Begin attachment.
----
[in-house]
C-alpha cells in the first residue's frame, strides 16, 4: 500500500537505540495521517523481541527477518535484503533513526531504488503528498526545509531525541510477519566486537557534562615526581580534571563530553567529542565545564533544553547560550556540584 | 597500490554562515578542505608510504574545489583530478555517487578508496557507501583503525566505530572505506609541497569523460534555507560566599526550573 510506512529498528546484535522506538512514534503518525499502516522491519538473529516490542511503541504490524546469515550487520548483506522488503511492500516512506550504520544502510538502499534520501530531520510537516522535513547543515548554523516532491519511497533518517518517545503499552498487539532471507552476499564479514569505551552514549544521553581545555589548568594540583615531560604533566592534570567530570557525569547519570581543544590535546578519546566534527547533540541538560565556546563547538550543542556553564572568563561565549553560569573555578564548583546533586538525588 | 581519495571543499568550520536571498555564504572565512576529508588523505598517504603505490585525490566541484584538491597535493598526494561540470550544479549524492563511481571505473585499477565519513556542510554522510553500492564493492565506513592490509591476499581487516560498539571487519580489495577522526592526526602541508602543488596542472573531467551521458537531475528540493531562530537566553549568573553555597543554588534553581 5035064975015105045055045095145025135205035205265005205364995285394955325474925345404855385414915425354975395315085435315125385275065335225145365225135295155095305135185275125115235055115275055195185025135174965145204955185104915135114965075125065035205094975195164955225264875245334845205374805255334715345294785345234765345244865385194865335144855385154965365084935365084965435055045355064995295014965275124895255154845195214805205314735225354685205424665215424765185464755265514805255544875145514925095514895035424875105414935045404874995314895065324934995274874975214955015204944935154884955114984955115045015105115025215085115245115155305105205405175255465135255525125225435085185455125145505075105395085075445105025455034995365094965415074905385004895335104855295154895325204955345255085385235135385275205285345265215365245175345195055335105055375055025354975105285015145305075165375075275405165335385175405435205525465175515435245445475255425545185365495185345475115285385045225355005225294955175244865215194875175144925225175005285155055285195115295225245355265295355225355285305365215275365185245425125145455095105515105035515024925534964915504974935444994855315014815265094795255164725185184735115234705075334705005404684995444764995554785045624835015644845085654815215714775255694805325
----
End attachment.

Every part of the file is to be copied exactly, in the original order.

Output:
[in-house]
C-alpha cells in the first residue's frame, strides 16, 4: 500500500537505540495521517523481541527477518535484503533513526531504488503528498526545509531525541510477519566486537557534562615526581580534571563530553567529542565545564533544553547560550556540584 | 597500490554562515578542505608510504574545489583530478555517487578508496557507501583503525566505530572505506609541497569523460534555507560566599526550573 510506512529498528546484535522506538512514534503518525499502516522491519538473529516490542511503541504490524546469515550487520548483506522488503511492500516512506550504520544502510538502499534520501530531520510537516522535513547543515548554523516532491519511497533518517518517545503499552498487539532471507552476499564479514569505551552514549544521553581545555589548568594540583615531560604533566592534570567530570557525569547519570581543544590535546578519546566534527547533540541538560565556546563547538550543542556553564572568563561565549553560569573555578564548583546533586538525588 | 581519495571543499568550520536571498555564504572565512576529508588523505598517504603505490585525490566541484584538491597535493598526494561540470550544479549524492563511481571505473585499477565519513556542510554522510553500492564493492565506513592490509591476499581487516560498539571487519580489495577522526592526526602541508602543488596542472573531467551521458537531475528540493531562530537566553549568573553555597543554588534553581 5035064975015105045055045095145025135205035205265005205364995285394955325474925345404855385414915425354975395315085435315125385275065335225145365225135295155095305135185275125115235055115275055195185025135174965145204955185104915135114965075125065035205094975195164955225264875245334845205374805255334715345294785345234765345244865385194865335144855385154965365084935365084965435055045355064995295014965275124895255154845195214805205314735225354685205424665215424765185464755265514805255544875145514925095514895035424875105414935045404874995314895065324934995274874975214955015204944935154884955114984955115045015105115025215085115245115155305105205405175255465135255525125225435085185455125145505075105395085075445105025455034995365094965415074905385004895335104855295154895325204955345255085385235135385275205285345265215365245175345195055335105055375055025354975105285015145305075165375075275405165335385175405435205525465175515435245445475255425545185365495185345475115285385045225355005225294955175244865215194875175144925225175005285155055285195115295225245355265295355225355285305365215275365185245425125145455095105515105035515024925534964915504974935444994855315014815265094795255164725185184735115234705075334705005404684995444764995554785045624835015644845085654815215714775255694805325